Johnson City

Mountain States Health Alliance CEO discusses financial future

CEO Alan Levine says MSHA has recovered from a rough start to the last fiscal year

Mountain States Health Alliance CEO discusses financial future

JOHNSON CITY, Tenn. - It's been a challenging first eight months on the job for Mountain States Health Alliance CEO Alan Levine.

"We had big Medicare cuts amounting to $30 million per year for the system," Levine said. "Plus big declines in volumes. It was like a perfect storm."

But Levine tells us Mountain States weathered the storm, and now things are looking much sunnier. In fact, he says, patient volume, including admissions, surgery and outpatient care, has been on an upswing. "It started with about two to three percent growth in February and it's grown to about a six percent growth last month," Levine said.

Levine says Mountain States has implemented a five-year financial plan, including investing a quarter of a billion dollars of capital back into facilities, plus a process to retire its debt. "We're very comfortable that we have a very disciplined plan," Levine said.

Levine says that plan also doesn't include plans for any sell off or merger right now, despite a trend toward consolidation in the industry and recent rumors of any possible future merger with Wellmont, Mountain States' chief healthcare competitor. "We'd prefer to remain a locally-governed enterprise," Levine said. "That said, it would not be responsible to say that we're ruling anything out, because we can't predict what the future might hold."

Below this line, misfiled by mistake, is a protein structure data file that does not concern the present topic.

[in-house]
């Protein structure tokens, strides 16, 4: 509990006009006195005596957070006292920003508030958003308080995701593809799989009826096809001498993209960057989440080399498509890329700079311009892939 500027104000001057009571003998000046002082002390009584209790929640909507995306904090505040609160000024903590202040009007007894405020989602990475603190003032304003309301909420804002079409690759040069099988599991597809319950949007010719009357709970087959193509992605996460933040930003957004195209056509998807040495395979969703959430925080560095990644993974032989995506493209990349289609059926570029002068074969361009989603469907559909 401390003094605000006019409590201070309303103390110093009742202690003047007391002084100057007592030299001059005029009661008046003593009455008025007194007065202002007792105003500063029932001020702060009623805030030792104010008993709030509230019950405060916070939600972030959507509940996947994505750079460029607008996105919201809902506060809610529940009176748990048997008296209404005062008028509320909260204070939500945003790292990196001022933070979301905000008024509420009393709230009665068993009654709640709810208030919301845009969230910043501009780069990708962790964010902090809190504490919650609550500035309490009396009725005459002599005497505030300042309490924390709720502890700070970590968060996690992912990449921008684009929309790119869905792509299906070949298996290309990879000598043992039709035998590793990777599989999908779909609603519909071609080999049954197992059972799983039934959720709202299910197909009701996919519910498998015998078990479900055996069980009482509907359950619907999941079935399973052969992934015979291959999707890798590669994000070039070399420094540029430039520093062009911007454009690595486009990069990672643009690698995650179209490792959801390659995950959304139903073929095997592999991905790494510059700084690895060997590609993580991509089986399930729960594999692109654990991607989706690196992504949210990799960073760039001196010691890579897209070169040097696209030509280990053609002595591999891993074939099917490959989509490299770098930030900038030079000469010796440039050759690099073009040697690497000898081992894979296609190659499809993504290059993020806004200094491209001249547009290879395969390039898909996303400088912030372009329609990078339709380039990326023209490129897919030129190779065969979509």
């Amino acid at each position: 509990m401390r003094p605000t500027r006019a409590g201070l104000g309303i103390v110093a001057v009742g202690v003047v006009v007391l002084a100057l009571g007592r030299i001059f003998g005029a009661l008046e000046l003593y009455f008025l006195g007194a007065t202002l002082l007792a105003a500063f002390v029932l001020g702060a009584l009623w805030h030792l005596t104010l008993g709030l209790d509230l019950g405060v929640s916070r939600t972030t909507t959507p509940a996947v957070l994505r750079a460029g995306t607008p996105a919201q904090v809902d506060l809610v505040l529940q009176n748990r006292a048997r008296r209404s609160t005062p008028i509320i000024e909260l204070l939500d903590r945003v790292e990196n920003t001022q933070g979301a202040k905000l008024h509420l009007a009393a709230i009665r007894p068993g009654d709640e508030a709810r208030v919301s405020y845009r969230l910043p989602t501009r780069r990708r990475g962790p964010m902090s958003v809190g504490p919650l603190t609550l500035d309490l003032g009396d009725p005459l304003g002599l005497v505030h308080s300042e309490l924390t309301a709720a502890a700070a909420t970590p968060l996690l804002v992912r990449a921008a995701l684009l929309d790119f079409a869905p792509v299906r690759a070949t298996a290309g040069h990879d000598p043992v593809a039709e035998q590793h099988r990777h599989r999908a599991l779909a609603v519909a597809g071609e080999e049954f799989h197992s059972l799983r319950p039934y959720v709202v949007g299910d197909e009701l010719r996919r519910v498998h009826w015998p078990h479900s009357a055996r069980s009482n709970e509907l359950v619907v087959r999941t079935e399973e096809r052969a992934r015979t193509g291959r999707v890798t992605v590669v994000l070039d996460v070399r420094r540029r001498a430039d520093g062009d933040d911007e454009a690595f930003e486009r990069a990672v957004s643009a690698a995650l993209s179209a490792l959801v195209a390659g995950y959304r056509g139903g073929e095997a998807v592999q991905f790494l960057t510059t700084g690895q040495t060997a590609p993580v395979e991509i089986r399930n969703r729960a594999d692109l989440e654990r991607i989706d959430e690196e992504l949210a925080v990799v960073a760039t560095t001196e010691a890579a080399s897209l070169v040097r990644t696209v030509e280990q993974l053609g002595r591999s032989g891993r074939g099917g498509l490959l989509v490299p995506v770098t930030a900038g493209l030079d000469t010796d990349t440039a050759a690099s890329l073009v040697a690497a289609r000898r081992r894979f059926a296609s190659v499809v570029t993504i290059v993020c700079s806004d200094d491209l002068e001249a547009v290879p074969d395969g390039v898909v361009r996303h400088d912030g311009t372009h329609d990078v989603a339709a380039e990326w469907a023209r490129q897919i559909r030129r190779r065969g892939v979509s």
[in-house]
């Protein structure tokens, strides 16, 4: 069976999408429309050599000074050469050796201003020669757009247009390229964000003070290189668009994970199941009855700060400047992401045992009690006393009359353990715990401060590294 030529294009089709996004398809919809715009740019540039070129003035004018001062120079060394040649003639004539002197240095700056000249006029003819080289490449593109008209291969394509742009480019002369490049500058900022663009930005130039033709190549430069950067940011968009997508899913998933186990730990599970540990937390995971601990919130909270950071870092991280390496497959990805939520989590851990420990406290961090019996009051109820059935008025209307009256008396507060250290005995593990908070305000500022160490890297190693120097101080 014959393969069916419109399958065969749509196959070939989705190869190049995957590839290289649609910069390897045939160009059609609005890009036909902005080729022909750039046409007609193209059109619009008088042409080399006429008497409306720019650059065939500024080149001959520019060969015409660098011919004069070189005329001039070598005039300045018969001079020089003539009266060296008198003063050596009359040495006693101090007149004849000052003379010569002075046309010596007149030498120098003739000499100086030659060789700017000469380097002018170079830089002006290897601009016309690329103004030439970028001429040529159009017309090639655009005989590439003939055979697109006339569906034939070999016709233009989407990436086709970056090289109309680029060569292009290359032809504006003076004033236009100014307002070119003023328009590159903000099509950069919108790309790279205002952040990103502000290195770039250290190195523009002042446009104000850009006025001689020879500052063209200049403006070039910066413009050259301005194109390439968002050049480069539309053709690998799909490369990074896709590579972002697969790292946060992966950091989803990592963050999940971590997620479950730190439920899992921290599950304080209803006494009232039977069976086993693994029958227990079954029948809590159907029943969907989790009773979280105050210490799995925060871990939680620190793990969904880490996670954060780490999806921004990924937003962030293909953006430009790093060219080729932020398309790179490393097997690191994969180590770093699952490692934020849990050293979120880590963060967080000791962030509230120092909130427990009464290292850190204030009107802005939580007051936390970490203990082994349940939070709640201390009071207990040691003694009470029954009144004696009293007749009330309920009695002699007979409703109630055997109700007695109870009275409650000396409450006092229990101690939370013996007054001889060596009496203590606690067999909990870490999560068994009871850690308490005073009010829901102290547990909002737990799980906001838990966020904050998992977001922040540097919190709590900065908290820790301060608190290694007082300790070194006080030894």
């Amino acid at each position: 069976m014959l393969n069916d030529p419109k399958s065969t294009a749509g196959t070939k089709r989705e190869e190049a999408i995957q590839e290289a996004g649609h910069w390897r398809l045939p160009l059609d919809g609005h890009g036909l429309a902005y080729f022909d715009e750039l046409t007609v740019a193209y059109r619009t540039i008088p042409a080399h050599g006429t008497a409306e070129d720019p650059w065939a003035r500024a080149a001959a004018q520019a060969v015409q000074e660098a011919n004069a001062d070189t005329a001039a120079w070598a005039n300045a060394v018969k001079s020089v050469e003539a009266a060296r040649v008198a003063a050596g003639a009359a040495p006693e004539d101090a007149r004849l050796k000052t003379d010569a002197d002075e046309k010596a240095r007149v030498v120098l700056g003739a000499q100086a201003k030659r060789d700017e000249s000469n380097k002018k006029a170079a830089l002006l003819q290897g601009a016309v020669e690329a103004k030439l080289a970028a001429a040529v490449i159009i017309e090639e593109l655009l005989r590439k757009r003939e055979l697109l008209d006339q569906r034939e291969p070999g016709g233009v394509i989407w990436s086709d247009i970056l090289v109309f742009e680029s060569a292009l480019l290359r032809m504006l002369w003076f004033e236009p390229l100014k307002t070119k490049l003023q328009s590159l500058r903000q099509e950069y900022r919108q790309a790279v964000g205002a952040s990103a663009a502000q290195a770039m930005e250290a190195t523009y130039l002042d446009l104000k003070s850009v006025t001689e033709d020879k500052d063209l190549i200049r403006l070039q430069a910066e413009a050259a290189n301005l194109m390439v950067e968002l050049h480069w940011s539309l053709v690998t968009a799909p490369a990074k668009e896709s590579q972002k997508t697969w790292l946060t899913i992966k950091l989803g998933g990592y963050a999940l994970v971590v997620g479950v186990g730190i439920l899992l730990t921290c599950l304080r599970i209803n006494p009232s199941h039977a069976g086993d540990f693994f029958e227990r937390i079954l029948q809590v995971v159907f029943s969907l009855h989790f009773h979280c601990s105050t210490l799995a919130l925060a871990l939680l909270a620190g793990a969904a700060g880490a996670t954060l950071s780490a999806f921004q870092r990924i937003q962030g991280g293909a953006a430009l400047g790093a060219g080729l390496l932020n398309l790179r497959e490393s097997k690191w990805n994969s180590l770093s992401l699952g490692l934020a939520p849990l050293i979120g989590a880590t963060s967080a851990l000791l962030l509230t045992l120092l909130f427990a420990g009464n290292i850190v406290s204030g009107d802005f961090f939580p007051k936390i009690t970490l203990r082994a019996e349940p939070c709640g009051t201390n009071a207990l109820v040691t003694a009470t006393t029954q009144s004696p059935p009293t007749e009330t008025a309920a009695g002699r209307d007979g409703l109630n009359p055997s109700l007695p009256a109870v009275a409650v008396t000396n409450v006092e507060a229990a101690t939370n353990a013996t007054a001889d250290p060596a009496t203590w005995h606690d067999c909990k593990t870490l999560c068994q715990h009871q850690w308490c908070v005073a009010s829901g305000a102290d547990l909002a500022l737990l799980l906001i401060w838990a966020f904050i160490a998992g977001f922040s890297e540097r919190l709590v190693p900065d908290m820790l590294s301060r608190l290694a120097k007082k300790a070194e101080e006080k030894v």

Levine says he'd rather focus on Mountain States' immediate future. He tells us it's not about getting bigger -- their priority is the best patient care possible. "I think we're on the right track," Levine said. "I feel very good about the engagement of our team members and I think the results are showing some real promise."

We contacted Wellmont today for this story and spokesman Jim Wozniak issued this statement: "We are exploring a variety of paths for the future, including the possibility of alignment with other like-minded health systems. We are using a very clear set of guiding principles to help our decision making. However, because of the confidentiality required at this stage, we are not at liberty to share specifics about those who have expressed interest or to speculate about potential results. No matter the direction we take, our board's goal is to ensure we are able to continue meeting the region's healthcare needs for many years to come."

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